Community-driven development in the slums: Thailand's experience

Research reports and studies
June 2015
Tanvi Bhatkal and Paula Lucci
This case study examines progress observed in Thailand from 1990 to 2010 in the living conditions of slum dwellers. Thanks to community-centred slum upgrading programmes, notably Baan Mankong, this period has seen improvements in tenure security, housing conditions and access to more affordable water, sanitation and electricity services. Improvements have also been registered in social cohesion and the empowerment of communities.

The case study identifies elements of Baan Mankong’s housing programme that worked particularly well: namely, prioritising community participation and providing a range of upgrading and land tenure options. In addition, a flexible institution (the Community Organizations Development Institute) managing the programme, funding capacity and political commitment (including willingness to use public land to address the housing needs of the urban poor) helped to make implementation of the programme possible.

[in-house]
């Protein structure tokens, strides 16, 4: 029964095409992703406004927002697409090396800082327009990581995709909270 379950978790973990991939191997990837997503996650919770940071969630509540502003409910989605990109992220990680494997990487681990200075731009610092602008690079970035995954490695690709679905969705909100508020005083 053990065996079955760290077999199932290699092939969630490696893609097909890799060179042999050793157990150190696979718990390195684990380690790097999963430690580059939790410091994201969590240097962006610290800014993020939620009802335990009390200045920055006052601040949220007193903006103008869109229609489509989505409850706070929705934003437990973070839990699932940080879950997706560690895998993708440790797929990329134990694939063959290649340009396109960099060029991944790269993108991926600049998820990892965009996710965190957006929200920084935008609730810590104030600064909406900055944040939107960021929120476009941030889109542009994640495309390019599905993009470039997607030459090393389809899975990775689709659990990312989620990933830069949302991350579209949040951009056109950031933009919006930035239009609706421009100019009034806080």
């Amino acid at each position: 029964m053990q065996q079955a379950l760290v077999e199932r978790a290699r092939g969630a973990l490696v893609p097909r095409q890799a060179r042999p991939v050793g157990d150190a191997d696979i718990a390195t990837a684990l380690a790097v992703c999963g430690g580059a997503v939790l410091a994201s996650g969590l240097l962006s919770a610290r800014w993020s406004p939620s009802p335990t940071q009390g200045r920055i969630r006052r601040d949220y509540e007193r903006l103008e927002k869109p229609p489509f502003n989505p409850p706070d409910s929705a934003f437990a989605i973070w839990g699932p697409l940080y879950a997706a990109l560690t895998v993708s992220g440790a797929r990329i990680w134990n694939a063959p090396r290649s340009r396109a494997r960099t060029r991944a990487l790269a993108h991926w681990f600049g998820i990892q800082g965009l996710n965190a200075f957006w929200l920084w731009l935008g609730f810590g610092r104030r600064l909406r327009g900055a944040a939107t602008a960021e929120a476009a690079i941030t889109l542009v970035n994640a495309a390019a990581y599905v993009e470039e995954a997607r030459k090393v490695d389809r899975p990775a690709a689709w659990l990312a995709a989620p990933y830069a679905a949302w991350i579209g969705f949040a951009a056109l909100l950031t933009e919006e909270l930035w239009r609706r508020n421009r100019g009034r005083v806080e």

While Baan Mankong has a number of characteristics that are unique to the Thai context, useful lessons can be drawn from many of the principles underpinning it. First, having the community at the centre of the upgrading process can help deliver maximum benefits to slum dwellers in addressing their specific needs and empowering poor communities. Second, encouraging cooperation between different actors, and having flexibility in the design, institutional and funding arrangements, means that solutions can be tailored to address specific settlements’ priorities. But it is worth highlighting that slum upgrading is just one aspect of housing policy for the urban poor; in order to deal with the pressures of urbanisation successfully, improving living conditions in existing settlements needs to go hand in hand with planning for future urban expansion, including the provision of affordable housing.

Read the research
Documentpdf7.23M
Documentpdf950.28k